Review states a maximum of 22 hours for youth, aged 12 from to 17, to be placed in solitary

Grace (left), a caribou that was born in a maternal pen north of Revelstoke, is alive and well said the province. It appears she even has a calf. Maternity pens aim to increase caribou calf survival by protecting them from predation until they are older and less vulnerable. (Contributed)
For the first time in years, caribou numbers increasing near Revelstoke

North herd growing but south herd still concerning

Eleonore Alamillo-Laberge, 6, reads a book in Ottawa on Monday, June 12, 2017. THE CANADIAN PRESS/Sean Kilpatrick
Parents will need to fight ‘COVID learning slump’ over summer: B.C. literacy experts

Parents who play an active role in educating their children this summer can reverse the slump by nearly 80%, says Janet Mort

Kelowna General Hospital. (File photo)
COVID-19 outbreak at Kelowna General Hospital declared over

Three people tested positive for the virus — two patients and one staff — one of whom died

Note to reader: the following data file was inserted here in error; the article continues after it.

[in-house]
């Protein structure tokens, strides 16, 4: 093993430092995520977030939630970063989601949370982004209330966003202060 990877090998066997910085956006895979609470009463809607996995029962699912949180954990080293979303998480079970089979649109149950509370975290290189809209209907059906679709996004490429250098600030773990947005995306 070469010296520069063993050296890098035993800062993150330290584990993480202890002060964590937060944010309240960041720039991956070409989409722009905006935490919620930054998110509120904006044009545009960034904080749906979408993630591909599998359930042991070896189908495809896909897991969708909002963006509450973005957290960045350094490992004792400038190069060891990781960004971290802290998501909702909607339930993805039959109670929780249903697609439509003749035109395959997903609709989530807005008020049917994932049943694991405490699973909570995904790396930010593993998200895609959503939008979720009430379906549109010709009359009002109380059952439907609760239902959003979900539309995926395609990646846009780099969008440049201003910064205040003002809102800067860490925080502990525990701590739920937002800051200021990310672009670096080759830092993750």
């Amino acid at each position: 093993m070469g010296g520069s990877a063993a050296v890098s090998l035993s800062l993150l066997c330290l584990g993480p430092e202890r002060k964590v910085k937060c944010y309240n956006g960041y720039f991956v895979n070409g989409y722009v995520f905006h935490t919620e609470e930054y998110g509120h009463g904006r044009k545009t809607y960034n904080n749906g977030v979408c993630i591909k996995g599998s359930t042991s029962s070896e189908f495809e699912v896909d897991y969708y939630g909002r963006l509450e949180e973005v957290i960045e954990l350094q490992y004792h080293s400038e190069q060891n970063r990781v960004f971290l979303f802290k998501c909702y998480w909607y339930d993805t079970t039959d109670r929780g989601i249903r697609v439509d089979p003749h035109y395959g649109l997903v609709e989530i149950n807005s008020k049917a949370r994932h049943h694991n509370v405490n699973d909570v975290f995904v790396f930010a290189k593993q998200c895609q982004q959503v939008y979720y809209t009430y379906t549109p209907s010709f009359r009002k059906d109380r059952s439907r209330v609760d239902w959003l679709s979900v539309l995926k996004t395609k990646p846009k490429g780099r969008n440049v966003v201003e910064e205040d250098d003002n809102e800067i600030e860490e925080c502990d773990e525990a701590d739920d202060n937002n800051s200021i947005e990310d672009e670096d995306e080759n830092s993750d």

The border crossing on Highway 11 in Abbotsford heading south (file)
Western premiers call for clarity, timelines on international travel, reopening rules

Trudeau has called Thursday meeting, premiers say they expect to leave that meeting with a plan

The B.C. government’s vaccine booking website is busy processing second-dose appointments, with more than 76 per cent of adults having received a first dose. THE CANADIAN PRESS/Jonathan Hayward
B.C.’s COVID-19 infections, hospitalizations stable for Tuesday

108 new confirmed cases, 139 in hospital, 39 in intensive care

A worker, at left, tends to a customer at a cosmetics shop amid the COVID-19 pandemic Thursday, May 20, 2021, in Los Angeles. (AP Photo/Marcio Jose Sanchez)
Half of cosmetics sold in Canada, U.S. contain toxic chemicals: study

Researchers tested more than 230 commonly used cosmetics and found that 56% of foundations and eye products, 48% of lip products and 47% of mascaras contained high levels of fluorine

Most Read